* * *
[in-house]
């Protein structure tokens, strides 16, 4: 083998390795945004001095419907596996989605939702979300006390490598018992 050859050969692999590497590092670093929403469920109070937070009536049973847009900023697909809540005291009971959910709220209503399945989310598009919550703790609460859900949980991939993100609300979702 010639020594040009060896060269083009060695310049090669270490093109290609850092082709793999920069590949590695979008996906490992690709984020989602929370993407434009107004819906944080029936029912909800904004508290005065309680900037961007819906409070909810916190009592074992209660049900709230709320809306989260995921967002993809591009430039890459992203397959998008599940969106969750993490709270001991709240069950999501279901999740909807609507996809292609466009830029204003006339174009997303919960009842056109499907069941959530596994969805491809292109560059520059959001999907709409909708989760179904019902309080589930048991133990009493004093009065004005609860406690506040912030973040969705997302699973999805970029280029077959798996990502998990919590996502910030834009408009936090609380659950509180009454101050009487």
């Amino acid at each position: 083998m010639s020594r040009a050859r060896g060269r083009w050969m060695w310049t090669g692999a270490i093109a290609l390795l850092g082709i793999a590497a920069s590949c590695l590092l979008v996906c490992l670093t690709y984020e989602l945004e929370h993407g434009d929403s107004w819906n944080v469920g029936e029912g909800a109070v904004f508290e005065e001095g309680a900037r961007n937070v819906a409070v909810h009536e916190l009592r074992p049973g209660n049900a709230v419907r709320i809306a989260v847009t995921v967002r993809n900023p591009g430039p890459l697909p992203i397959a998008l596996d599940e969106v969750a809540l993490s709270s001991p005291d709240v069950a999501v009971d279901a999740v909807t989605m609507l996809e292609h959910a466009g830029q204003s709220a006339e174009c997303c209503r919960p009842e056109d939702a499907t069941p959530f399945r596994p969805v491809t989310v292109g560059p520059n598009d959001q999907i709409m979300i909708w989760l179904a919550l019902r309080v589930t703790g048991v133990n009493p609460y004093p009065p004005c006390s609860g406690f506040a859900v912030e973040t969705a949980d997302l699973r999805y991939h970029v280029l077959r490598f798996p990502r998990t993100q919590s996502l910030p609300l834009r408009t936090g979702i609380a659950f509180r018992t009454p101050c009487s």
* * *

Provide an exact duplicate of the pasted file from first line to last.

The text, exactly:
[in-house]
């Protein structure tokens, strides 16, 4: 083998390795945004001095419907596996989605939702979300006390490598018992 050859050969692999590497590092670093929403469920109070937070009536049973847009900023697909809540005291009971959910709220209503399945989310598009919550703790609460859900949980991939993100609300979702 010639020594040009060896060269083009060695310049090669270490093109290609850092082709793999920069590949590695979008996906490992690709984020989602929370993407434009107004819906944080029936029912909800904004508290005065309680900037961007819906409070909810916190009592074992209660049900709230709320809306989260995921967002993809591009430039890459992203397959998008599940969106969750993490709270001991709240069950999501279901999740909807609507996809292609466009830029204003006339174009997303919960009842056109499907069941959530596994969805491809292109560059520059959001999907709409909708989760179904019902309080589930048991133990009493004093009065004005609860406690506040912030973040969705997302699973999805970029280029077959798996990502998990919590996502910030834009408009936090609380659950509180009454101050009487």
């Amino acid at each position: 083998m010639s020594r040009a050859r060896g060269r083009w050969m060695w310049t090669g692999a270490i093109a290609l390795l850092g082709i793999a590497a920069s590949c590695l590092l979008v996906c490992l670093t690709y984020e989602l945004e929370h993407g434009d929403s107004w819906n944080v469920g029936e029912g909800a109070v904004f508290e005065e001095g309680a900037r961007n937070v819906a409070v909810h009536e916190l009592r074992p049973g209660n049900a709230v419907r709320i809306a989260v847009t995921v967002r993809n900023p591009g430039p890459l697909p992203i397959a998008l596996d599940e969106v969750a809540l993490s709270s001991p005291d709240v069950a999501v009971d279901a999740v909807t989605m609507l996809e292609h959910a466009g830029q204003s709220a006339e174009c997303c209503r919960p009842e056109d939702a499907t069941p959530f399945r596994p969805v491809t989310v292109g560059p520059n598009d959001q999907i709409m979300i909708w989760l179904a919550l019902r309080v589930t703790g048991v133990n009493p609460y004093p009065p004005c006390s609860g406690f506040a859900v912030e973040t969705a949980d997302l699973r999805y991939h970029v280029l077959r490598f798996p990502r998990t993100q919590s996502l910030p609300l834009r408009t936090g979702i609380a659950f509180r018992t009454p101050c009487s």